In the diorama of the woods, the hazel grouse and capercaillie show us their different reproductive strategy: the first being similar between sexes and well camouflaged as both are involved in brooding; whereas the male capercaillie has a showy plumage, since it is only the female who takes care of brooding. Among the small mammals you can see the bank vole, red squirrel, garden dormouse and dormouse, all potential prey for pine marten. It is also possible to observe the roe deer, the most common ungulate in these wooded areas.
Representing high mountain environments, the wallcreeper searches for insects in cracks in the rock, while the golden eagle nests on vertical walls and hunts marmots in alpine meadows. The chamois is one of the more widespread mammals, while the ibex is recolonizing the areas from which it had become extinct.
The diorama dedicated to the valley floor is the largest and hosts a variety of animals, from the fox, present in several environments, to the very rare polecat, a representative of the mustelid family together with beech marten, weasel and badger. The imposing eagle owl nests in the ravines and hunts in the valley floor, even very large prey, like the common hare. One particularly impressive area rich in birdlife is the Pian di Spagna-Lago di Mezzola Natural Reserve, a wetland of international importance for migratory birds such as the northern lapwing, curlew, the common sandpiper, snipe and the little ringed plover.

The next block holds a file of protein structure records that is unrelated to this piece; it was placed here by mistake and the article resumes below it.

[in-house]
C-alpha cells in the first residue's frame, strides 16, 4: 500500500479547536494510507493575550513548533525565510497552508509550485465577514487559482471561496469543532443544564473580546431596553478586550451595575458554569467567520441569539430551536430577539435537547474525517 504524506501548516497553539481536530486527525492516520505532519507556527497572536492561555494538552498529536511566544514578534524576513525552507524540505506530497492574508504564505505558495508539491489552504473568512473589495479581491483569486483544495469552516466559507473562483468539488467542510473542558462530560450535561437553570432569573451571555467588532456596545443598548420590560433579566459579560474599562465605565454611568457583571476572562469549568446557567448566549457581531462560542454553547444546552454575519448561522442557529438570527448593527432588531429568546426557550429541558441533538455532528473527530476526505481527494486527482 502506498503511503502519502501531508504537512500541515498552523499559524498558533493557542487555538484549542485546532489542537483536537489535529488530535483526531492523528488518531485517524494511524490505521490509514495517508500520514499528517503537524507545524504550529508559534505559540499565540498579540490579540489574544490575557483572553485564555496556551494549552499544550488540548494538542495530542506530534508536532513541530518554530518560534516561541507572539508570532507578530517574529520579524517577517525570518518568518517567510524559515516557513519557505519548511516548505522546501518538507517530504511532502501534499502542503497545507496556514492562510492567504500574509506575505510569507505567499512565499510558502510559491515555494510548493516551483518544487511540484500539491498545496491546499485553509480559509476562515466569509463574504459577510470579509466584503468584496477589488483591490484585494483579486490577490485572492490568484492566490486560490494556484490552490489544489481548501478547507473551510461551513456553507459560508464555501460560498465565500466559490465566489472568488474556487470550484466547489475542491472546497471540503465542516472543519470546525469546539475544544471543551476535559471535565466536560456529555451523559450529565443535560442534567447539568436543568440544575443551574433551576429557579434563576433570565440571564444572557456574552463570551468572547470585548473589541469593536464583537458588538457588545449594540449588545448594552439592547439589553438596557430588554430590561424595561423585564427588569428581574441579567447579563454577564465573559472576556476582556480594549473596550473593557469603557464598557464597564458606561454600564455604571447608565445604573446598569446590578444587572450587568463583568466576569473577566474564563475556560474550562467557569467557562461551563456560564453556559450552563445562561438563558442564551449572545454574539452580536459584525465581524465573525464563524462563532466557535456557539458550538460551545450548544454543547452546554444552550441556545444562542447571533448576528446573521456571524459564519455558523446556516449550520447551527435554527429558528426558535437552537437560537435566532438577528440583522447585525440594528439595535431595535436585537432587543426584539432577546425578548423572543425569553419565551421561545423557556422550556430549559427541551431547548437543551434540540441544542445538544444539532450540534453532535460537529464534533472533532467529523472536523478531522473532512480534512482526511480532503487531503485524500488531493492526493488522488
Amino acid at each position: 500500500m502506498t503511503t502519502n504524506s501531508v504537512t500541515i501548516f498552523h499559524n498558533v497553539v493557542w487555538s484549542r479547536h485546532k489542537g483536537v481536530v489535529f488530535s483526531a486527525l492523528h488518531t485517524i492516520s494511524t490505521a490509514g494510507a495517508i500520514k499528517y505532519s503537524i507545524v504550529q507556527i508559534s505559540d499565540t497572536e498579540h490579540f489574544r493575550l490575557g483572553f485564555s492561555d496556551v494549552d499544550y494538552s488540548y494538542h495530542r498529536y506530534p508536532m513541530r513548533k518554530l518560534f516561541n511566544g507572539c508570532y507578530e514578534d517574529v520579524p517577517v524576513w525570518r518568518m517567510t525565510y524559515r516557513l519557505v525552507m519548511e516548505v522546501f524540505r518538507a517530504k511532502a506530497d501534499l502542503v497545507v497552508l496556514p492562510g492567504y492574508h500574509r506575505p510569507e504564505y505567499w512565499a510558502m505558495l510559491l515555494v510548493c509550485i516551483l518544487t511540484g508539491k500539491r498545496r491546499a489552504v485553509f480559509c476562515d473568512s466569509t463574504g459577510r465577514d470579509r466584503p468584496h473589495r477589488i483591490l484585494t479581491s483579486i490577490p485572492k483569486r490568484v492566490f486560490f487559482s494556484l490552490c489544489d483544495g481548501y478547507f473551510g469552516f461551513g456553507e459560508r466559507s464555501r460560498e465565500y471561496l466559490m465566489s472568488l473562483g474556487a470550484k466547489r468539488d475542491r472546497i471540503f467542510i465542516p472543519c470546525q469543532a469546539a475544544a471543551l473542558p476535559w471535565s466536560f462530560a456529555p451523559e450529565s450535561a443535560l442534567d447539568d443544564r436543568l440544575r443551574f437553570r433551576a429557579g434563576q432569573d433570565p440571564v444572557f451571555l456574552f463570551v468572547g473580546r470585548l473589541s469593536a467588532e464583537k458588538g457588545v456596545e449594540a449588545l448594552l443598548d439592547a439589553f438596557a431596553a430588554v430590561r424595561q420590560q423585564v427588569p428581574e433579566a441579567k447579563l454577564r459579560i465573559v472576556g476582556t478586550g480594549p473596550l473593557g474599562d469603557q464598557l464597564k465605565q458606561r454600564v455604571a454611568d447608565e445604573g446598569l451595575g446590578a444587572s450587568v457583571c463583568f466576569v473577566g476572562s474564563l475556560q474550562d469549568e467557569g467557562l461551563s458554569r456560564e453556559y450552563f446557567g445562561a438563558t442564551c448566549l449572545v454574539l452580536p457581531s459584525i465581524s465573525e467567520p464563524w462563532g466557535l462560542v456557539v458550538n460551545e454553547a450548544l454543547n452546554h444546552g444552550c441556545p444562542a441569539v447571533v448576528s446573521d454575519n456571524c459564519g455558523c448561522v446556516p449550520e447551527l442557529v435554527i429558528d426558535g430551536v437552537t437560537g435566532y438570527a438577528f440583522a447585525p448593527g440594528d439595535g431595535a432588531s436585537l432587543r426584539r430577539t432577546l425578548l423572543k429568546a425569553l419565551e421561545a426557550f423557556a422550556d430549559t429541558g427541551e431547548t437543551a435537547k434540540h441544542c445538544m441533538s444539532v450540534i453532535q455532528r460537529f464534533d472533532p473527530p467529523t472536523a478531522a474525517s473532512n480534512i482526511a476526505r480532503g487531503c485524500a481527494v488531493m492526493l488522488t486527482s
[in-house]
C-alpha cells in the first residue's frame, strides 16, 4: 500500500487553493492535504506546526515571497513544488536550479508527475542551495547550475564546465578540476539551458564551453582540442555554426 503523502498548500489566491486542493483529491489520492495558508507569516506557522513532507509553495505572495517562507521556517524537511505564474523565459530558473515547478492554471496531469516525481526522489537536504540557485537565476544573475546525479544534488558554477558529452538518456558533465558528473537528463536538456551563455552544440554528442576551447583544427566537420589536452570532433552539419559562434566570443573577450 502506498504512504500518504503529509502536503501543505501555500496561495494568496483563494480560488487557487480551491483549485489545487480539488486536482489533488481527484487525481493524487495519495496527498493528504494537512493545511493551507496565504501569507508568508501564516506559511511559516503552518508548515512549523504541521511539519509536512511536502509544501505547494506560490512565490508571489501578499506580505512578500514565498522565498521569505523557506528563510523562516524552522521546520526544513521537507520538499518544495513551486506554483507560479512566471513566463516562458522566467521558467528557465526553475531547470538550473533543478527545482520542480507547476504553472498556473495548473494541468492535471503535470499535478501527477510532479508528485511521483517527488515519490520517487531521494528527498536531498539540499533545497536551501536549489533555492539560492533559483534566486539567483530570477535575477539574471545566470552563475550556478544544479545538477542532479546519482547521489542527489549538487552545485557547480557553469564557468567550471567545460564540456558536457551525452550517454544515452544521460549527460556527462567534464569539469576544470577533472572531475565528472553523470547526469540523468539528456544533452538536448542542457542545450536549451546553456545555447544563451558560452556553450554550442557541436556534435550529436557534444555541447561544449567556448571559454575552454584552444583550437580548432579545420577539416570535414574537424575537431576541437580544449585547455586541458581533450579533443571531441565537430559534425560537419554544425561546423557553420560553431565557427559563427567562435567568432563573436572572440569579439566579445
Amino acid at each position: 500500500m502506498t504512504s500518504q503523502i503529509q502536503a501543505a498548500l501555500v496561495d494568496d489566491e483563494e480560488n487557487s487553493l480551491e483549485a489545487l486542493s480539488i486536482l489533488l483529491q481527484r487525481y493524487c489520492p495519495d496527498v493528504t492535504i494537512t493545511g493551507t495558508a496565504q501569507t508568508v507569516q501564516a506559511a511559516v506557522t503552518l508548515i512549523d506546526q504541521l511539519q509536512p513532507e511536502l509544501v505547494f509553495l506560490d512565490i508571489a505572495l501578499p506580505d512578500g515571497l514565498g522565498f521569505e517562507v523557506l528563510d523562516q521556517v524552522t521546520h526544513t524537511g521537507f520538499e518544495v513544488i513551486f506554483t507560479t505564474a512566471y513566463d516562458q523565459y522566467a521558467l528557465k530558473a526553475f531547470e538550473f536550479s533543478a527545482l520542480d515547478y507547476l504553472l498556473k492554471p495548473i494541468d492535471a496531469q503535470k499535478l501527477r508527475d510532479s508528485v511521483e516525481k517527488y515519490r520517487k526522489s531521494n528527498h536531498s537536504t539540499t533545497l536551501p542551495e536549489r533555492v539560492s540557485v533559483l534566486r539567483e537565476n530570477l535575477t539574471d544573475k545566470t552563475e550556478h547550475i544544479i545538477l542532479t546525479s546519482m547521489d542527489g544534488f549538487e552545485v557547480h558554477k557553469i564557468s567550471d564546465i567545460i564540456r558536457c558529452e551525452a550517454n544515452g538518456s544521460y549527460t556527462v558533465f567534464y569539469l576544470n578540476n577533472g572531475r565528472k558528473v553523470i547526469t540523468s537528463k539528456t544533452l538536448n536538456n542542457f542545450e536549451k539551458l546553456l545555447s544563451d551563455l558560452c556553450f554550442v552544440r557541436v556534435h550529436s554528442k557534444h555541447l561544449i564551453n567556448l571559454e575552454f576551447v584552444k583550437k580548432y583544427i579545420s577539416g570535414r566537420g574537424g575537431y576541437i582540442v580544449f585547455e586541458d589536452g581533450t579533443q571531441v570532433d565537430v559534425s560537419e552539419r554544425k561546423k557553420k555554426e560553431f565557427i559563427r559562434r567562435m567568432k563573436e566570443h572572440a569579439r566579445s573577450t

The last two small dioramas show us the extraordinary camouflage qualities of the rock ptarmigan, the mountain hare and the stoat in one diorama and the other a cross-section of nocturnal life in the countryside.